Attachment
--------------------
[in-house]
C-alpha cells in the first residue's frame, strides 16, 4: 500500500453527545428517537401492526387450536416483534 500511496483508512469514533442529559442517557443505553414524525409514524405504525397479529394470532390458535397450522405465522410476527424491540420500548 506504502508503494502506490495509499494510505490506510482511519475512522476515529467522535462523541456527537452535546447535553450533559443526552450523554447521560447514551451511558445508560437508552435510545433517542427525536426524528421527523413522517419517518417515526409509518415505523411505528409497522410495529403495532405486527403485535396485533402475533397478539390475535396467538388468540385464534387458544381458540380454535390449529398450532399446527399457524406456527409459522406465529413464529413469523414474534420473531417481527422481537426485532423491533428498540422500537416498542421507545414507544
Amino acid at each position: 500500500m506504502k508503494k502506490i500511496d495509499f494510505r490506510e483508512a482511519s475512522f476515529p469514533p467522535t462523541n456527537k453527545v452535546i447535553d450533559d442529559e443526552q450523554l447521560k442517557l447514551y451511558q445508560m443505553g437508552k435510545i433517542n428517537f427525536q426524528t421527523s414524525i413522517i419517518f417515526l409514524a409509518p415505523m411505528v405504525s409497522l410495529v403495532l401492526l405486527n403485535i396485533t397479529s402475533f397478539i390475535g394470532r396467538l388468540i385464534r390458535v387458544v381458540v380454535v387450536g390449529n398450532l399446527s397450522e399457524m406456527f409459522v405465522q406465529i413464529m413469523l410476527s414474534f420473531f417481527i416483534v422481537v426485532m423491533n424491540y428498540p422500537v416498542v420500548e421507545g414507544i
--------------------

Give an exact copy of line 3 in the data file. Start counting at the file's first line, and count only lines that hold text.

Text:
Amino acid at each position: 500500500m506504502k508503494k502506490i500511496d495509499f494510505r490506510e483508512a482511519s475512522f476515529p469514533p467522535t462523541n456527537k453527545v452535546i447535553d450533559d442529559e443526552q450523554l447521560k442517557l447514551y451511558q445508560m443505553g437508552k435510545i433517542n428517537f427525536q426524528t421527523s414524525i413522517i419517518f417515526l409514524a409509518p415505523m411505528v405504525s409497522l410495529v403495532l401492526l405486527n403485535i396485533t397479529s402475533f397478539i390475535g394470532r396467538l388468540i385464534r390458535v387458544v381458540v380454535v387450536g390449529n398450532l399446527s397450522e399457524m406456527f409459522v405465522q406465529i413464529m413469523l410476527s414474534f420473531f417481527i416483534v422481537v426485532m423491533n424491540y428498540p422500537v416498542v420500548e421507545g414507544i